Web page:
It's not escrow, it's not a down payment, its a rip-off?
July 27, 2013 5:01 AM   Subscribe

My wife's aging parents are moving into an apartment in a retirement community which also has assisted living on-site. They are paying $5,000 a month for the apartment they will be renting. They are also being charged a $350,000 fee that will be held by the organization until all the assisted living costs costs incurred are paid off. The money then reverts to the heirs.They even have a closing yet no property is changing hands. A lawyer has looked at this contract and it is apparently legal. Does anyone know what this $350,000 fee is called? Is it a common practice in assisted living facilities to make aging persons pay this much up front for care?
posted by Xurando to Work & Money (15 answers total) 2 users marked this as a favorite
In Australia, it's called a bond.
posted by mooza at 5:42 AM on July 27, 2013

Sounds like a bond. Doesn't seem that unusual to me. Where are you located?
posted by dfriedman at 5:51 AM on July 27, 2013

I agree with mooza. It sounds like the Australian aged care bond system. The provider takes a large deposit based on the resident's existing assets which they can earn interest on. This helps defray the considerable costs incurred by providing residential aged care services of a reasonable quality.
posted by singingfish at 5:52 AM on July 27, 2013

In the us, many so called "CCRC"s have this. (Continuing care retirement community). Many don't refund anything unless you die/leave within the first few years.
posted by kestrel251 at 5:56 AM on July 27, 2013 [1 favorite]

Is this one of those "in through the penthouse, out through the basement morgue" places? Because if so, my grandparents also did this and the very large down payment was usual. This was a very swanky, reputable place that has been around for a long time.
posted by DarlingBri at 7:01 AM on July 27, 2013

The usual scenario for these facilities is that you have just sold off the family home, and are flush with cash at the outset. Your care will not be expensive for the next ten years; when you do need care, it's right there for you, and already paid.

Averaged over a normal expectancy of twenty years, it seems like a bargain. However, $5000 a month for rent had better come with some serious amenities for able-bodied seniors.
posted by halfbuckaroo at 8:03 AM on July 27, 2013

Response by poster: DarlingBri and halfbuckaroo are close. It is a in through the penthouse swanky place. However, what I want to know is what this practice is called legally or otherwise in The US, so I can google it.
posted by Xurando at 8:37 AM on July 27, 2013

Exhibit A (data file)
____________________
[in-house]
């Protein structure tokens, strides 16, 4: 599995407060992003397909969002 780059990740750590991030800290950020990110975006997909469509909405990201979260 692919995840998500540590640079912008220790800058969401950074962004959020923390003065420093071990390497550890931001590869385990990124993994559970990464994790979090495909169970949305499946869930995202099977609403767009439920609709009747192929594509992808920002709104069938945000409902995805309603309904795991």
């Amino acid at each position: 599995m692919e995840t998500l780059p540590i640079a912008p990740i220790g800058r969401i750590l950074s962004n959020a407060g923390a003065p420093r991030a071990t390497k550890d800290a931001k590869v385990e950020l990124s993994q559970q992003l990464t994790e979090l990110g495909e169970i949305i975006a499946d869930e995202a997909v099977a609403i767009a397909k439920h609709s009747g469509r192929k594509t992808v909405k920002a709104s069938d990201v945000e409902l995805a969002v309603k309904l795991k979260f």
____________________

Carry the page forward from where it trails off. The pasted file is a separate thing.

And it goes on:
Sorry, answer the question. I looked up a couple of these facilities, and their on-line balance sheets listed these as Entrance Fees. They also show the amount listed as "refundable," which is probably what they have to keep on hand to pay out to the estate. Check out the income they make from the deposits of the entrance fees.
posted by halfbuckaroo at 9:12 AM on July 27, 2013 [3 favorites]

Yes, search for Entrance Fees, buy in or purchase fees, here for instance.
posted by Ms. Next at 9:47 AM on July 27, 2013

fairly common, as far as I know.
posted by jpe at 10:16 AM on July 27, 2013

I helped my mother find an asssisted living residence last year, and these fees are common but not universal. (location: Austin TX)
posted by immlass at 10:22 AM on July 27, 2013

Here's a bit more information on how standard those entrance fees are and how they work, using my grandparents' place in Austin as an example. For their 5K or whatever a month they got a two-bed apartment, one meal in the very nice dining room per day, and it was brought up on the days they didn't want to go down. It included housekeeping and maintenance. It included yoga studio and swimming pool on-site. Oh, and transportation, regular excursions and endless bridge.

As they got older, it included 24-hour nursing, and basically on-site hospital care through the Life Care plan, which is what the entrance fee covers. As far as I'm concerned, it was the best money they ever spent and on balance was an absolute bargain in terms of covering their care costs. The fee did not change as they moved from independent living to assisted living to 24 hour care, and they both died there at home.
posted by DarlingBri at 11:30 AM on July 27, 2013

Does sound like a surety bond.
posted by Abinadab at 12:26 PM on July 27, 2013

If the contract is clear that they will receive lifelong support and care, no matter how long they live, then it may well be a bargain. I tend to agree that $5,000 a month for just assisted living at the outset is pricey. I suspect that the charges are front-loaded. They expect that the entrance fee will be used up pretty soon.
posted by megatherium at 12:26 PM on July 27, 2013

A lot of these arrangements will continue to provide care for the residents even if they run out of money because they outlive their assets. That may be the case with this one - my in-laws lived in housing like that.
posted by leslies at 7:21 PM on July 27, 2013

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